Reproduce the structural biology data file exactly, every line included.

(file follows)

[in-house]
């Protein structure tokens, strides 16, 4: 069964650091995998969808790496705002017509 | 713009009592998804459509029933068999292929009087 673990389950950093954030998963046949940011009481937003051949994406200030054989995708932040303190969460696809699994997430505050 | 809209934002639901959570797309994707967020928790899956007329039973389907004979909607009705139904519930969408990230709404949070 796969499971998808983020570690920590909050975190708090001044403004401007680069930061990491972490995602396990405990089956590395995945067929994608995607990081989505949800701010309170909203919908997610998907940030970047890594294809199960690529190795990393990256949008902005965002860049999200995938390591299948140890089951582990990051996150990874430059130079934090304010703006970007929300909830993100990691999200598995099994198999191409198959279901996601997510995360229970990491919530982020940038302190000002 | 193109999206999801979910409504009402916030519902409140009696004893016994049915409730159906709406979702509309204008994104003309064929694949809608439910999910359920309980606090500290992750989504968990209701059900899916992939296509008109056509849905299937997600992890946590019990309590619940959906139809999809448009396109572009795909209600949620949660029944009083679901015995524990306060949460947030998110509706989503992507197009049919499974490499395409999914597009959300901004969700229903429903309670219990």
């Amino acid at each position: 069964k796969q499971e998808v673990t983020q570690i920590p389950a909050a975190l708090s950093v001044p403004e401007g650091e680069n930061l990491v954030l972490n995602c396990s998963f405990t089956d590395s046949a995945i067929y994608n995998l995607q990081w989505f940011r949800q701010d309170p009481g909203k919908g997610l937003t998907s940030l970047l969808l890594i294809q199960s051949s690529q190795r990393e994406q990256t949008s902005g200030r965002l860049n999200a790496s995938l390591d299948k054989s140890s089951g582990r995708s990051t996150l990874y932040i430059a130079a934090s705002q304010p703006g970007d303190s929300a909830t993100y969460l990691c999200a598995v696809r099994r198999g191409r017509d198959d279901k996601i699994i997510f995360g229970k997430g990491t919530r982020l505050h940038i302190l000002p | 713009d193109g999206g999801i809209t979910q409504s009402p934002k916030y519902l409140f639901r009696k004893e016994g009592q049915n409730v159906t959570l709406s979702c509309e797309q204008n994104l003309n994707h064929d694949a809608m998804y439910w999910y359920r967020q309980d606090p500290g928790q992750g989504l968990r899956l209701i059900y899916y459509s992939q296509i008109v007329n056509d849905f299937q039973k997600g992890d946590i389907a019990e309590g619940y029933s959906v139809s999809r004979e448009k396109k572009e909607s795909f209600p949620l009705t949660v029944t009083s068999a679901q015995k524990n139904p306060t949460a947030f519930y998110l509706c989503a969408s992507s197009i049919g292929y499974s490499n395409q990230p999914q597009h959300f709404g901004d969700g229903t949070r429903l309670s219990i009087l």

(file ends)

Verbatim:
[in-house]
């Protein structure tokens, strides 16, 4: 069964650091995998969808790496705002017509 | 713009009592998804459509029933068999292929009087 673990389950950093954030998963046949940011009481937003051949994406200030054989995708932040303190969460696809699994997430505050 | 809209934002639901959570797309994707967020928790899956007329039973389907004979909607009705139904519930969408990230709404949070 796969499971998808983020570690920590909050975190708090001044403004401007680069930061990491972490995602396990405990089956590395995945067929994608995607990081989505949800701010309170909203919908997610998907940030970047890594294809199960690529190795990393990256949008902005965002860049999200995938390591299948140890089951582990990051996150990874430059130079934090304010703006970007929300909830993100990691999200598995099994198999191409198959279901996601997510995360229970990491919530982020940038302190000002 | 193109999206999801979910409504009402916030519902409140009696004893016994049915409730159906709406979702509309204008994104003309064929694949809608439910999910359920309980606090500290992750989504968990209701059900899916992939296509008109056509849905299937997600992890946590019990309590619940959906139809999809448009396109572009795909209600949620949660029944009083679901015995524990306060949460947030998110509706989503992507197009049919499974490499395409999914597009959300901004969700229903429903309670219990």
């Amino acid at each position: 069964k796969q499971e998808v673990t983020q570690i920590p389950a909050a975190l708090s950093v001044p403004e401007g650091e680069n930061l990491v954030l972490n995602c396990s998963f405990t089956d590395s046949a995945i067929y994608n995998l995607q990081w989505f940011r949800q701010d309170p009481g909203k919908g997610l937003t998907s940030l970047l969808l890594i294809q199960s051949s690529q190795r990393e994406q990256t949008s902005g200030r965002l860049n999200a790496s995938l390591d299948k054989s140890s089951g582990r995708s990051t996150l990874y932040i430059a130079a934090s705002q304010p703006g970007d303190s929300a909830t993100y969460l990691c999200a598995v696809r099994r198999g191409r017509d198959d279901k996601i699994i997510f995360g229970k997430g990491t919530r982020l505050h940038i302190l000002p | 713009d193109g999206g999801i809209t979910q409504s009402p934002k916030y519902l409140f639901r009696k004893e016994g009592q049915n409730v159906t959570l709406s979702c509309e797309q204008n994104l003309n994707h064929d694949a809608m998804y439910w999910y359920r967020q309980d606090p500290g928790q992750g989504l968990r899956l209701i059900y899916y459509s992939q296509i008109v007329n056509d849905f299937q039973k997600g992890d946590i389907a019990e309590g619940y029933s959906v139809s999809r004979e448009k396109k572009e909607s795909f209600p949620l009705t949660v029944t009083s068999a679901q015995k524990n139904p306060t949460a947030f519930y998110l509706c989503a969408s992507s197009i049919g292929y499974s490499n395409q990230p999914q597009h959300f709404g901004d969700g229903t949070r429903l309670s219990i009087l």